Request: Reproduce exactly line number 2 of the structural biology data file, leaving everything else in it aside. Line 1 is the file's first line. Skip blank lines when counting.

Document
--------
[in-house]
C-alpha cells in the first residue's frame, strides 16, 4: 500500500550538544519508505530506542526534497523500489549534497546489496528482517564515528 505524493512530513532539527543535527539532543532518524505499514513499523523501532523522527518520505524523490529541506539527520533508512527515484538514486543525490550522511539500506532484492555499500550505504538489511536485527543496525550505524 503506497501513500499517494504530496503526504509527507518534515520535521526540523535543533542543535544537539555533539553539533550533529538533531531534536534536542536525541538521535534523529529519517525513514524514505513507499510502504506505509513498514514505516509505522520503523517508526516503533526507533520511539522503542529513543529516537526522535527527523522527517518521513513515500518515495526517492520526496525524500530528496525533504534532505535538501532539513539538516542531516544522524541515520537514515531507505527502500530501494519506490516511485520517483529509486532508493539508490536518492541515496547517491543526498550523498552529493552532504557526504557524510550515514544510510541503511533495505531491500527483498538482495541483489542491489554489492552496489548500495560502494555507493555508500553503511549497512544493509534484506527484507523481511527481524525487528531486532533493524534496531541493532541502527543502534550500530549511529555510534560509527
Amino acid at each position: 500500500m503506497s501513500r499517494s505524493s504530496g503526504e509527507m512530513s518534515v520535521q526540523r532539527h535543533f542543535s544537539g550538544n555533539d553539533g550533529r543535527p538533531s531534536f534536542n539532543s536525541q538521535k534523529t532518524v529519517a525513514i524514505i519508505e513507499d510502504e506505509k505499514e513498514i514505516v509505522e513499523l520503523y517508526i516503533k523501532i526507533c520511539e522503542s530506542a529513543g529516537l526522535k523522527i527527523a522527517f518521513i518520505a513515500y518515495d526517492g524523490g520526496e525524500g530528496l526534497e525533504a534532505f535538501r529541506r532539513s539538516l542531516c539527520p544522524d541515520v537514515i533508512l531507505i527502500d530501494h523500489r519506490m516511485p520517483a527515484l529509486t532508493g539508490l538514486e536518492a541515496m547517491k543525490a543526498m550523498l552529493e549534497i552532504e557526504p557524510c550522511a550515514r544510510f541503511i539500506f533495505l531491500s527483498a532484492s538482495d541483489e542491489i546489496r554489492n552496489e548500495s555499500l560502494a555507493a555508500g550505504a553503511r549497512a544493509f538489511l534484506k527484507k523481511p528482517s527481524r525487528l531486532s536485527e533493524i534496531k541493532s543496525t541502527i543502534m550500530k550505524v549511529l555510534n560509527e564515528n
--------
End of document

C-alpha cells in the first residue's frame, strides 16, 4: 500500500550538544519508505530506542526534497523500489549534497546489496528482517564515528 505524493512530513532539527543535527539532543532518524505499514513499523523501532523522527518520505524523490529541506539527520533508512527515484538514486543525490550522511539500506532484492555499500550505504538489511536485527543496525550505524 503506497501513500499517494504530496503526504509527507518534515520535521526540523535543533542543535544537539555533539553539533550533529538533531531534536534536542536525541538521535534523529529519517525513514524514505513507499510502504506505509513498514514505516509505522520503523517508526516503533526507533520511539522503542529513543529516537526522535527527523522527517518521513513515500518515495526517492520526496525524500530528496525533504534532505535538501532539513539538516542531516544522524541515520537514515531507505527502500530501494519506490516511485520517483529509486532508493539508490536518492541515496547517491543526498550523498552529493552532504557526504557524510550515514544510510541503511533495505531491500527483498538482495541483489542491489554489492552496489548500495560502494555507493555508500553503511549497512544493509534484506527484507523481511527481524525487528531486532533493524534496531541493532541502527543502534550500530549511529555510534560509527